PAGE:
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Keeping It Simple with Blair Henley
> Djokovic, Novak
Novak Djokovic - Serbia
Monte Carlo, Monaco
6'2\ (188 cm)"
176 lbs (80 kg) 176 lbs (80 kg)
Year Turned Pro:
HEAD Youtek Graphene Speed Pro Tennis Racquet
adidas Men`s Adipower Barricade 7.0 Novak Djokovic Tennis Shoes
On the Court
Turned pro in 2003 at age 15. Made his ATP debut at Umag in July, losing to Filippo Volandri. First win came at Bucharest in September of 2004 as a wild card with an upset of No. 67 Arnaud Clement in the first round before falling to David Ferrer. His Grand Slam debut came courtesy a wild card at the 2005 Australian Open where he lost to No. 4 Marat Safin in straight sets, winning just three games. Notched his first career Grand Slam win at Roland Garros, upsetting No. 71 Robby Ginepri in straight sets. Followed that by reaching the third round at Wimbledon as a wild card to join the Top 100 for the first time at No. 97. Did the same at the US Open with wins over two Top 50 players to move to No. 88. After Wimbledon, played exclusively ATP events the rest of the year and finished the season 11-11.
Played a full ATP slate in 2006 and enjoyed a breakout season with a 40-18 record and two titles. Recorded his first win over a Top 10 player when he upset No. 9 Fernando Gonzalez in the second round at Roland Garros, reaching the quarterfinals before falling to eventual champion Rafael Nadal, but rising to No. 40 with the run. Made the fourth round at Wimbledon, then recorded his first ATP title by winning Amersfoot to join the Top 30. His second title came at Metz in October and he joined the Top 20 at No. 16.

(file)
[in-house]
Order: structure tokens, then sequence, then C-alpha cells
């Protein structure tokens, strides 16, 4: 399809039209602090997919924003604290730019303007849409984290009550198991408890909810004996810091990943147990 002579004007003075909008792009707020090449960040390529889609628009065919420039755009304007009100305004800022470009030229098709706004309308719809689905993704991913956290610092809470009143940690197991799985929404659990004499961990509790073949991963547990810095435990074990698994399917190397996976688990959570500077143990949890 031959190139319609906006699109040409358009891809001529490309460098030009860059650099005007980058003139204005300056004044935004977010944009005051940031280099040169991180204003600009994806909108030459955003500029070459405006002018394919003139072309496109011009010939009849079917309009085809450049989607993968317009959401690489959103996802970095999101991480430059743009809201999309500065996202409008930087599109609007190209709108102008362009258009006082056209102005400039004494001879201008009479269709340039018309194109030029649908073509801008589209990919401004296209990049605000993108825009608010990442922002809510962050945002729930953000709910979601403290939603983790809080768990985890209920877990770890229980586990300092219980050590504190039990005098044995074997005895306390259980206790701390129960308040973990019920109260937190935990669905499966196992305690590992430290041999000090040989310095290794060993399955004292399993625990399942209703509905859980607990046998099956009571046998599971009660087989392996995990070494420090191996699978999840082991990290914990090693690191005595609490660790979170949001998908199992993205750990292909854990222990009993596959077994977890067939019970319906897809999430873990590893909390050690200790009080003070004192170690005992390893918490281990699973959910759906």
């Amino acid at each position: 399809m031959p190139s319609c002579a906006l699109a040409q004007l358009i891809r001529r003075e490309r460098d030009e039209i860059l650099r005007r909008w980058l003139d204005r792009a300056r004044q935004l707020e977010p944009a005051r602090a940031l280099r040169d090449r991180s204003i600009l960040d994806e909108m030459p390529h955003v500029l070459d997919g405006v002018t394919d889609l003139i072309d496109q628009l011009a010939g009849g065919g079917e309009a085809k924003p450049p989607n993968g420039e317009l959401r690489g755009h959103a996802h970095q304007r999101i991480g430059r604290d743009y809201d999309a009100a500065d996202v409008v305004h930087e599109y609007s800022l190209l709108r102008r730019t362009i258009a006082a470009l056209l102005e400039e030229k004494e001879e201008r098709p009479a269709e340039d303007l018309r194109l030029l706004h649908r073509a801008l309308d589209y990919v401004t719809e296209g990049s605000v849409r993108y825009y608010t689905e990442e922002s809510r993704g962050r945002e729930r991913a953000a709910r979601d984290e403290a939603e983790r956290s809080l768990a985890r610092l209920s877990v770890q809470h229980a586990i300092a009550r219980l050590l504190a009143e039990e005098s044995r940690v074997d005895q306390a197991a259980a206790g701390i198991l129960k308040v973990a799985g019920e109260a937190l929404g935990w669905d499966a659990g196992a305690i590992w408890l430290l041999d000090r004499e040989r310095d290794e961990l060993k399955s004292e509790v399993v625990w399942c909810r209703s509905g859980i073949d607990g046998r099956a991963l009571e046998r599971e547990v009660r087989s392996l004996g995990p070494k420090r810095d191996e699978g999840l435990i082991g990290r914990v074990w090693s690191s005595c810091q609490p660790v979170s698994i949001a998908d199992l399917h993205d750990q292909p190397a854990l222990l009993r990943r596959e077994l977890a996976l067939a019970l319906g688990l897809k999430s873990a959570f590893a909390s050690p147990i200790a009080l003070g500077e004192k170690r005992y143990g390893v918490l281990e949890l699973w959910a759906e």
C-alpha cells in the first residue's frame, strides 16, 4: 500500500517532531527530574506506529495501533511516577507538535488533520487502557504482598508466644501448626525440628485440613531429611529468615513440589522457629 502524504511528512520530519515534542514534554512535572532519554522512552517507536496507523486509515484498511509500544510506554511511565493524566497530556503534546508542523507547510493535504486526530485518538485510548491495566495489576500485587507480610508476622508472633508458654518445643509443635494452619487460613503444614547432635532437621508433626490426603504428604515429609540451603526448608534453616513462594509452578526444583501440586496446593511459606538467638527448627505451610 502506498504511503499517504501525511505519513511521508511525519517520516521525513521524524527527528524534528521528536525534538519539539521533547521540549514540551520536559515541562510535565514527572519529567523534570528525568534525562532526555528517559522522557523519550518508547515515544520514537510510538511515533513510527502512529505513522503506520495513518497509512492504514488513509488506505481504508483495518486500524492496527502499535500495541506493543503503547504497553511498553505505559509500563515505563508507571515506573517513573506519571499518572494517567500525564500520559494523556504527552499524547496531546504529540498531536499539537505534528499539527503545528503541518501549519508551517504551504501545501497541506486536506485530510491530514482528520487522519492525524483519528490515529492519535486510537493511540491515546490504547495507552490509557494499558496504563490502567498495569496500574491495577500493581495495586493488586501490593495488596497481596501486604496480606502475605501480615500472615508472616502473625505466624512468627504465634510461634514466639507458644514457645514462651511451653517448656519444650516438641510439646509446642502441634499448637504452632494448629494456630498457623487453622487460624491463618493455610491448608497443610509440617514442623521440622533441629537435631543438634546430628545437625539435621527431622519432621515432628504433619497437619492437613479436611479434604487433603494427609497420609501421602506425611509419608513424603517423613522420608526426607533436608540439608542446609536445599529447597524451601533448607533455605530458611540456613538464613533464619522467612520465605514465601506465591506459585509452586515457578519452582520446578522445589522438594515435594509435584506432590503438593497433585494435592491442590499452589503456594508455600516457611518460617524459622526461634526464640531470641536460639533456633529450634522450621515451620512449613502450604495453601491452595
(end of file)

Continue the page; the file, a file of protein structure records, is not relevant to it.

Soared even higher in 2007 with a 68-19 record, five titles and a season-ending rank of No. 3 in the world, a spot he has not fallen lower than in the five complete seasons since. Started the year by winning Adelaide, then reached the finals of Indian Wells, his first time to do so at a Masters 1000 tournament to reach No. 10 in the world. Followed that with a victory at Miami, including a win over No. 2 Nadal in the quarterfinals, then won Estoril to climb to No. 5. Battled to the semifinals at Roland Garros before running into Nadal again. Also made the semifinals at Wimbledon but was forced to retire against Nadal at 6-3, 1-6, 1-4. Reached No. 3 after Wimbledon, but did not play again for a month. Won his second Masters 1000 of the year at the Rogers Cup, defeating No. 3 Andy Roddick, No. 2 Nadal and No. 1 Roger Federer in succession. The win over Federer was his first against a player ranked No. 1 in the world. Made the US Open final, his first Grand Slam final, losing to Federer in straight sets. Won Vienna, then played the Tennis Masters Cup for the first time, going 0-3.
Broke through for his first Grand Slam title in 2008, going 64-17 overall with four titles. Defeated Federer in the Australian Open semifinals in straight sets, then rallied past Jo-Wilfried Tsonga 4-6, 6-4, 6-3, 7-6(2) for the title. Won the title at Indian Wells, including a win over No. 2 Nadal in straight sets in the semifinals. Won Rome, then reached the semifinals at the French Open, losing to Nadal. Won the bronze medal at the Beijing Olympics, defeating James Blake in his final match. Lost to Federer in the semifinals of the US Open, then won the Masters Cup with a 6-1, 7-5 victory over Nikolay Davydenko.